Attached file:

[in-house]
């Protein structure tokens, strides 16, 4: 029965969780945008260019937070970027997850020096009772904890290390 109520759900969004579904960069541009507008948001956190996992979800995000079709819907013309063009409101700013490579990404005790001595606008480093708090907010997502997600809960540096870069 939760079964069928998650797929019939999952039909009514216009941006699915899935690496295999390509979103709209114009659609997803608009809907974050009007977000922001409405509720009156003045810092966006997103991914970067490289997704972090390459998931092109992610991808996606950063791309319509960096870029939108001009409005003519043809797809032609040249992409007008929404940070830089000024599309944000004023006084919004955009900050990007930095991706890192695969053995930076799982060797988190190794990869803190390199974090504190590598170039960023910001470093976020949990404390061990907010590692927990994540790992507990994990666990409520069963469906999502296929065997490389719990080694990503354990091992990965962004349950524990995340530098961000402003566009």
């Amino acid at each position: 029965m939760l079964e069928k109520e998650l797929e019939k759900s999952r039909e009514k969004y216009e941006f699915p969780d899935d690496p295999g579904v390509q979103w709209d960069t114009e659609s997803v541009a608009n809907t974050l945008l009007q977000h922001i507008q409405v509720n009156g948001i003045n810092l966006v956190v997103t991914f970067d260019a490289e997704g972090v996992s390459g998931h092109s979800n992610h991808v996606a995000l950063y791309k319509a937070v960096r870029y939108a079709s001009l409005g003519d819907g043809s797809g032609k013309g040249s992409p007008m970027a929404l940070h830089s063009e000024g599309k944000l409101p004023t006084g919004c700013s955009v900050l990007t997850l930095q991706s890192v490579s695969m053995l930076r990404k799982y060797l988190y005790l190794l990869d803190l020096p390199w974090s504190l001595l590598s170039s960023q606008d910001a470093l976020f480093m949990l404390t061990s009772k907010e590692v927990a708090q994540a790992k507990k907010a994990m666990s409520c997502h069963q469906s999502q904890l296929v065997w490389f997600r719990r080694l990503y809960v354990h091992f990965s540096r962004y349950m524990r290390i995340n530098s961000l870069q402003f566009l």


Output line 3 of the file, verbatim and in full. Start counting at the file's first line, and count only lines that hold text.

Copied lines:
């Amino acid at each position: 029965m939760l079964e069928k109520e998650l797929e019939k759900s999952r039909e009514k969004y216009e941006f699915p969780d899935d690496p295999g579904v390509q979103w709209d960069t114009e659609s997803v541009a608009n809907t974050l945008l009007q977000h922001i507008q409405v509720n009156g948001i003045n810092l966006v956190v997103t991914f970067d260019a490289e997704g972090v996992s390459g998931h092109s979800n992610h991808v996606a995000l950063y791309k319509a937070v960096r870029y939108a079709s001009l409005g003519d819907g043809s797809g032609k013309g040249s992409p007008m970027a929404l940070h830089s063009e000024g599309k944000l409101p004023t006084g919004c700013s955009v900050l990007t997850l930095q991706s890192v490579s695969m053995l930076r990404k799982y060797l988190y005790l190794l990869d803190l020096p390199w974090s504190l001595l590598s170039s960023q606008d910001a470093l976020f480093m949990l404390t061990s009772k907010e590692v927990a708090q994540a790992k507990k907010a994990m666990s409520c997502h069963q469906s999502q904890l296929v065997w490389f997600r719990r080694l990503y809960v354990h091992f990965s540096r962004y349950m524990r290390i995340n530098s961000l870069q402003f566009l």